Fed finalizes qualitative stress test changes

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WASHINGTON – The Federal Reserve Board on Monday approved a proposal designed to exempt most of the 33 banks subject to annual stress testing from the “qualitative” aspects of the test, a major regulatory change for the banks concerned.

Fed Gov. Daniel Tarullo announced in September that the central bank intended to relieve banks with less than $250 billion in assets or $10 billion in foreign assets from the qualitative aspect of the annual Comprehensive Capital Analysis and Review stress test. That criterion is in line with the Fed’s thresholds for banks to attain “advanced approaches” status – a designation that the banks themselves are beginning to reconsider.

The final version of the rule dropped the $10 billion foreign asset threshold, effectively exempting two additional banks – American Express FSB and Northern Trust – from the qualitative CCAR test. Of the 33 banks subject to CCAR stress tests, 20 will be exempt from the 2017 qualitative test under the new rule.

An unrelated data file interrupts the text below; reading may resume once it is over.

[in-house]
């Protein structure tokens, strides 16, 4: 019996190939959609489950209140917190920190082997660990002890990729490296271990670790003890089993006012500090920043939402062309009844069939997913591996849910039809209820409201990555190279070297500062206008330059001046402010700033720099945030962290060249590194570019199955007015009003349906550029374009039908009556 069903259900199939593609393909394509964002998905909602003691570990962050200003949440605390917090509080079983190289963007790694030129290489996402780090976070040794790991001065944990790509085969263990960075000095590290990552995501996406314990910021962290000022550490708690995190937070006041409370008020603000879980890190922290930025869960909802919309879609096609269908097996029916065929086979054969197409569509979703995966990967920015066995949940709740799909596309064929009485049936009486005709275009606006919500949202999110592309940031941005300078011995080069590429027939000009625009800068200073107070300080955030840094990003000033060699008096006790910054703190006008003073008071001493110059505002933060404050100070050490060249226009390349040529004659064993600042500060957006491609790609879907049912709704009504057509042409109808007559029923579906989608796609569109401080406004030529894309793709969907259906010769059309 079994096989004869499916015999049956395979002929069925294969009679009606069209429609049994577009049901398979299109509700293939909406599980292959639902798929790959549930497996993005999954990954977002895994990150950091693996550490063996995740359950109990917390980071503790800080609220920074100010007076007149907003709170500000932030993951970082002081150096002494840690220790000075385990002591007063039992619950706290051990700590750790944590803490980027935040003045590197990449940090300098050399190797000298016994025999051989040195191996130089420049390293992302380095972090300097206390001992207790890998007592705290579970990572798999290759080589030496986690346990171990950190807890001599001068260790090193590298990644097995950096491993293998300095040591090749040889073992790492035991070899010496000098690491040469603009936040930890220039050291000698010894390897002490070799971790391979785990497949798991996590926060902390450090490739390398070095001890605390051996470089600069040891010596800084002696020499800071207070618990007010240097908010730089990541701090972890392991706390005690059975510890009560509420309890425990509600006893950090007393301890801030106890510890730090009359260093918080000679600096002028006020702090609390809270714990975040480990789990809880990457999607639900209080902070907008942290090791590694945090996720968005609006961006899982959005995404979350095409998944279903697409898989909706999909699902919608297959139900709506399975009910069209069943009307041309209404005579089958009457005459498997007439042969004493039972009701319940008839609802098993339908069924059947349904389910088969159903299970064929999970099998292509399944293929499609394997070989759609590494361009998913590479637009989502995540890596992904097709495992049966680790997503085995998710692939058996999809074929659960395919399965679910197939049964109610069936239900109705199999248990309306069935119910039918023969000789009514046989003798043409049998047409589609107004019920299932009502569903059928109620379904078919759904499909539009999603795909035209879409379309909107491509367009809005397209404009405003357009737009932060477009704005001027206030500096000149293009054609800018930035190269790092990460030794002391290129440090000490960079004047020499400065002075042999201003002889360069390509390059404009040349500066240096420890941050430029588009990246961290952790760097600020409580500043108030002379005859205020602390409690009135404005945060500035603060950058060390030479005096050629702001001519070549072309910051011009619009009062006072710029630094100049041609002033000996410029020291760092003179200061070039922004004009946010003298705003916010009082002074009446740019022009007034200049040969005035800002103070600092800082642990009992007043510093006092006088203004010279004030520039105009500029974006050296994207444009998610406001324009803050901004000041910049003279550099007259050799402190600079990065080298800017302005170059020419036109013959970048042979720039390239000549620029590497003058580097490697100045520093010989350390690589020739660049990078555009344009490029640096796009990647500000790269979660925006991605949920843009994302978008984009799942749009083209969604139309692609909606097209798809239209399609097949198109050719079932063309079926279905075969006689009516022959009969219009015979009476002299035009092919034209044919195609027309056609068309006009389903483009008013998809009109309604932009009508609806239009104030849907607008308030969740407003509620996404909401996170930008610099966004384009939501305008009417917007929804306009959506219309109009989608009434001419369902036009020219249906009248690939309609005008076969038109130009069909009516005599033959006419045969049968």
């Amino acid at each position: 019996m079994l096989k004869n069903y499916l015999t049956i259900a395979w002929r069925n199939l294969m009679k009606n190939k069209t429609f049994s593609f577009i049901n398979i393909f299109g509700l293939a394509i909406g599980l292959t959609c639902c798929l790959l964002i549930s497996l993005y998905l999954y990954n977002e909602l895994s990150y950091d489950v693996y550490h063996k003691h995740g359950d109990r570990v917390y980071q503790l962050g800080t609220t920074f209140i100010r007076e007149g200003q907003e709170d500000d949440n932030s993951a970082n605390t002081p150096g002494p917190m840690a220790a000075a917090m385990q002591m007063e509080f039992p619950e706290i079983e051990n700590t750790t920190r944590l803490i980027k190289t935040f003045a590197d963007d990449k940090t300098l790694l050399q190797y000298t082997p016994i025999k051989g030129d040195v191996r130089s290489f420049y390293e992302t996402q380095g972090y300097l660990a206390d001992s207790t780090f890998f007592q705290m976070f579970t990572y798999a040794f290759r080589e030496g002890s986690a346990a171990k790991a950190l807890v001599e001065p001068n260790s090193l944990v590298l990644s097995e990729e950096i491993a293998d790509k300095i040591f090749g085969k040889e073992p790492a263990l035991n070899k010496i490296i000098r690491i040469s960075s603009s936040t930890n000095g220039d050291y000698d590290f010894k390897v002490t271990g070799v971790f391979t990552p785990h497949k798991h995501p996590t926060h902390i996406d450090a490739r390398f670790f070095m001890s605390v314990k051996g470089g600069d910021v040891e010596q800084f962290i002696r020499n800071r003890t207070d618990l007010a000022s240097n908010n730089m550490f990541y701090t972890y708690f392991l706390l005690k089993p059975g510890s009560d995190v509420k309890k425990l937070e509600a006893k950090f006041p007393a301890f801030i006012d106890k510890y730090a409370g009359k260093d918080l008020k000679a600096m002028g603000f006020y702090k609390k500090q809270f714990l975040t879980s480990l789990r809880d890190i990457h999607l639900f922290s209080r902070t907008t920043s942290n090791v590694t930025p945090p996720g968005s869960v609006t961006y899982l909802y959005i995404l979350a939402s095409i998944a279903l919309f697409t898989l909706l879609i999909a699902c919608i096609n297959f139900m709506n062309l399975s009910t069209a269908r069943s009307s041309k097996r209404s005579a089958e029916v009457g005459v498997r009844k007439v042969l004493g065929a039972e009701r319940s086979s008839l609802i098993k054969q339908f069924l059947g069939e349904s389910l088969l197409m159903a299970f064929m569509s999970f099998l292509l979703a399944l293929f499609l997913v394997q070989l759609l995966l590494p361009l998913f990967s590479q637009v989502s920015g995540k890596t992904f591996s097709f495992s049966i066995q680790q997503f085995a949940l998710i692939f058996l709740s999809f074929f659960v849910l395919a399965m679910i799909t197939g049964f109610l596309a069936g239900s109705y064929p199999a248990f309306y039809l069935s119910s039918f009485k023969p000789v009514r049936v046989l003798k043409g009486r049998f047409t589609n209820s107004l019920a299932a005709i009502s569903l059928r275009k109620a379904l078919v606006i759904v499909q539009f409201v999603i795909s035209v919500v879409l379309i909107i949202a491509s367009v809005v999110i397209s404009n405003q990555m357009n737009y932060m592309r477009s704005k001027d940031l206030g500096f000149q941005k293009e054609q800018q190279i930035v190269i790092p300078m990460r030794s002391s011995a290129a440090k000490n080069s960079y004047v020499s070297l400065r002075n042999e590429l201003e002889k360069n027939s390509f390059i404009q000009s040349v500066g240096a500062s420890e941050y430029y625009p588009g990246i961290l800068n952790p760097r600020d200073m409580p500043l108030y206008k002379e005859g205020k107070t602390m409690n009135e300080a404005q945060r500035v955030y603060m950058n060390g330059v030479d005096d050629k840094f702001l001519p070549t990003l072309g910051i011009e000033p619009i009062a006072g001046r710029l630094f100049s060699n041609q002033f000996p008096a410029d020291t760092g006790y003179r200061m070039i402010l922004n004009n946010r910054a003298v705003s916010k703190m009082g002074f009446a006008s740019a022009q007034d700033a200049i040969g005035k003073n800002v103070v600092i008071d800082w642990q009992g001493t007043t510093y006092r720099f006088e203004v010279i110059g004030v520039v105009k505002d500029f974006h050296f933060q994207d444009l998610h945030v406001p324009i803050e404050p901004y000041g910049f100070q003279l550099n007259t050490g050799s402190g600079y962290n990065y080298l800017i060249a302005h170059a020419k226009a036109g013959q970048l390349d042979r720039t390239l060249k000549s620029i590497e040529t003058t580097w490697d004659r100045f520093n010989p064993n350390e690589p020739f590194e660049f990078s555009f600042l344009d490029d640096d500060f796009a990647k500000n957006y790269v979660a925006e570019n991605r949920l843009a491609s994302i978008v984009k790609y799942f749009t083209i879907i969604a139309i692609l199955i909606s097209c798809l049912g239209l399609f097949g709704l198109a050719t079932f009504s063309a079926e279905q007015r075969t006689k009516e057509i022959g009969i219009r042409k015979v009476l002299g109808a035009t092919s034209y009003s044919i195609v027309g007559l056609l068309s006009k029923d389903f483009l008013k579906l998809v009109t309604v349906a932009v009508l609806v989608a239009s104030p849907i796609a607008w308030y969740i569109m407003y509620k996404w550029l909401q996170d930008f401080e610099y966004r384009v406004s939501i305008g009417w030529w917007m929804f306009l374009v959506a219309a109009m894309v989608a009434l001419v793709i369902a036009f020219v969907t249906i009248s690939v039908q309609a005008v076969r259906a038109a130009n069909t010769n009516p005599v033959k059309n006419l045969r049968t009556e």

Banks must also have less than $75 billion in nonbank assets and not be designated as global systemically important institutions to qualify for the exemption, according to the Fed release.

CCAR and its counterpart, the Dodd-Frank Act Stress Test, or DFAST, are among the most potent supervisory tools to have emerged since the financial crisis. Dodd-Frank requires all banks designated as systemically important financial institutions (those with assets of more than $50 billion) to undergo both tests.

The tests involve running a bank’s balance sheet through a hypothetical series of stress scenarios over the course of nine consecutive quarters. Banks whose capital reserves fall below the mandatory levels in the quantitative CCAR test may be unable to pay dividends until they can demonstrate that their capital allocations can withstand the tests.

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Stress tests Federal Reserve